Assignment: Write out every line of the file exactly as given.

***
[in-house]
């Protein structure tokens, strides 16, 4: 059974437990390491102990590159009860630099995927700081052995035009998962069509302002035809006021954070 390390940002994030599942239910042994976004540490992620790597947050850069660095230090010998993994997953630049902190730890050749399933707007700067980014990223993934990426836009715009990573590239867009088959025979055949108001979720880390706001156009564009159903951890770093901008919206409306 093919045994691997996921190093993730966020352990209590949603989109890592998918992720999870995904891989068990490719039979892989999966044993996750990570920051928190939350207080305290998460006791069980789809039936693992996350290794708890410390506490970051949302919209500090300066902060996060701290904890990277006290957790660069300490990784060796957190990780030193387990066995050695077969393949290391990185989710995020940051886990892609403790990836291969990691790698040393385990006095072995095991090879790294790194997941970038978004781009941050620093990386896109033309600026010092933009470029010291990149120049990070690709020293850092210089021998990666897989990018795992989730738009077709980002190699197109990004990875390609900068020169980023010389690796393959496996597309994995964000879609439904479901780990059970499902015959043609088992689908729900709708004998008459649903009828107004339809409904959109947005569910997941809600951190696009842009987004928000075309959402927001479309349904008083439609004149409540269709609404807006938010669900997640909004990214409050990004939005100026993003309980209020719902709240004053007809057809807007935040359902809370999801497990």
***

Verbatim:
[in-house]
């Protein structure tokens, strides 16, 4: 059974437990390491102990590159009860630099995927700081052995035009998962069509302002035809006021954070 390390940002994030599942239910042994976004540490992620790597947050850069660095230090010998993994997953630049902190730890050749399933707007700067980014990223993934990426836009715009990573590239867009088959025979055949108001979720880390706001156009564009159903951890770093901008919206409306 093919045994691997996921190093993730966020352990209590949603989109890592998918992720999870995904891989068990490719039979892989999966044993996750990570920051928190939350207080305290998460006791069980789809039936693992996350290794708890410390506490970051949302919209500090300066902060996060701290904890990277006290957790660069300490990784060796957190990780030193387990066995050695077969393949290391990185989710995020940051886990892609403790990836291969990691790698040393385990006095072995095991090879790294790194997941970038978004781009941050620093990386896109033309600026010092933009470029010291990149120049990070690709020293850092210089021998990666897989990018795992989730738009077709980002190699197109990004990875390609900068020169980023010389690796393959496996597309994995964000879609439904479901780990059970499902015959043609088992689908729900709708004998008459649903009828107004339809409904959109947005569910997941809600951190696009842009987004928000075309959402927001479309349904008083439609004149409540269709609404807006938010669900997640909004990214409050990004939005100026993003309980209020719902709240004053007809057809807007935040359902809370999801497990």